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Spencer de Grey, Head of Design at Foster + Partners, commented: “There is a wealth of evidence to suggest that a well-designed hospital environment can reduce recovery times and contribute to better outcomes for patients, while providing a more attractive workplace for medical staff. This is Foster + Partners’ first hospital building and its design is democratic, putting the patient at the heart of the system in a space that does not feel institutionalised and instead takes advantage of the rural setting, the light and the views.”

dzn_CircleBath by Foster + Partners 1

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CircleBath
Bath, England 2006 - 2009

Client: Circle Health Properties Management Ltd
Programme: 2006 - 2009
Site area: 10,103m2
Building area: 6,400 m2
Total height: 13.2m
No. car parking spaces: 155 incl. 2 disabled
No. outpatient consultation rooms: 9
No. inpatient bedrooms: 26 single, 2 twin/family
No. operating theatres: 4
Imaging Equipment including: MRI, CT-Scan, X-ray, Ultrasound
Construction Cost: £21million
Structure: Concrete, flat slabs
Materials: Brick – lower ground floor
Glass/rainscreen panel system - ground floor
Mill finish Aluminium

Team
Spencer de Grey Paul Kalkhoven
Darron Haylock Hans-Christian Wilhelm Ingrid Sölken Pritesh Patel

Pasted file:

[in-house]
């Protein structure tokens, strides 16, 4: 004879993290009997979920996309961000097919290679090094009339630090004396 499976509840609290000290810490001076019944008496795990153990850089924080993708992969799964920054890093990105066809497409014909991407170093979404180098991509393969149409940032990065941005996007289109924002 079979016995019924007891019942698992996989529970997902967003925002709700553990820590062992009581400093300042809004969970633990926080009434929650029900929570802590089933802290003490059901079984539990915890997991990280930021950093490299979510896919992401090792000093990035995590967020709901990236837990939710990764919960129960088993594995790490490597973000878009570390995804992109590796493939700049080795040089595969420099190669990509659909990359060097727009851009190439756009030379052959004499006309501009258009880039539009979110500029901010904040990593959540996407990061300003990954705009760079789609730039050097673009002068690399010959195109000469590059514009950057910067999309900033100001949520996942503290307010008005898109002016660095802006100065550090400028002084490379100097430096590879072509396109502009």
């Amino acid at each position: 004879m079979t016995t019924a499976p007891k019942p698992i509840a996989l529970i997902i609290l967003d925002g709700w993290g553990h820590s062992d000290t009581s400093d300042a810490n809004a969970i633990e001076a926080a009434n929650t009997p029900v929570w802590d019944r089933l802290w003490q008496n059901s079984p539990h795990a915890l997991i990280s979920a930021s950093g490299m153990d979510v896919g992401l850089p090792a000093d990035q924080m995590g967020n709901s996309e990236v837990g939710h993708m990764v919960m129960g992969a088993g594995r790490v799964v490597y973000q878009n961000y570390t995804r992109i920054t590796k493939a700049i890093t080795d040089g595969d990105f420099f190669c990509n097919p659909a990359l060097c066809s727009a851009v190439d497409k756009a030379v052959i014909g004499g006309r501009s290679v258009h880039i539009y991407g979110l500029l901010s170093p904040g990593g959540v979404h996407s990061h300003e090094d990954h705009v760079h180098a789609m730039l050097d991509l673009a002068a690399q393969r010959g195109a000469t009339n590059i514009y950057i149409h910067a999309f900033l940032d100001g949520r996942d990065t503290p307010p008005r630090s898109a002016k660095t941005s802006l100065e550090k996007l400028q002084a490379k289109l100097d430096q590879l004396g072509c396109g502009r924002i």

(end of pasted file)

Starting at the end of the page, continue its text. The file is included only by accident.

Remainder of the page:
Client: Circle / Health Properties Management Ltd
Project Manager: Buro Four
Structural Engineers: WSP Cantor Seinuk
Services Engineers: Arup
Landscape Architect: Plincke Landscape
Cost Consultant: Davis Langdon LLP
Medical Equipment Planner: MJMedical
Planning Consultant: CSJ Planning
Traffic Consultant: IMA Transport Planning
Main Contractor: Taylor Woodrow Construction (Part of VINCI)

| 21 comments

Posted on Saturday, January 16th, 2010 at 8:32 am by . See our copyright policy. Before commenting, please read our comments policy.

  • tsktsk

    I want to go there to die.

  • Obosit

    It would be interested to think about the opposite of Durand: all
    typologies using a common repertoire of forms.

  • Rahk

    Fabulous concept! When will all hospitals follow suit?!

  • http://cubicdreams.blogspot.com/ Rebecca

    I think it’s really beautiful and I love the lighting! I’m sure it’s a real pleasure to experience, which is so unusual for hospitals. Hopefully the comfortable surroundings will put patients at ease.

  • KaptnK

    NHS or Private?

    Looks too nice for NHS

    Stunning hospital though. It’d be great if that much time, care and attention were applied to all hospitals

  • http://james@critiquethis.us James

    Beautiful detailing. Definitely does not look like a hospital.

    It appears that Foster + Partners is going the way of all the other firms that are slowly loosing their design leaders. Safe and corporate.

  • http://WWW.23S.COM.BR ujo

    maybe not one of his most criative works, but you’ll have to admit: the Lord is one classy fellow.

  • ex-foster

    Looks very “Cheapo”!

  • http://www.finkernagelross.com Lior

    Finally the coin dropped!!!!!
    Shockingly well done and finally someone understand that sick people don’t want to be in a greasy stainless steel and cold looking building but something that warm and closer to a home feel.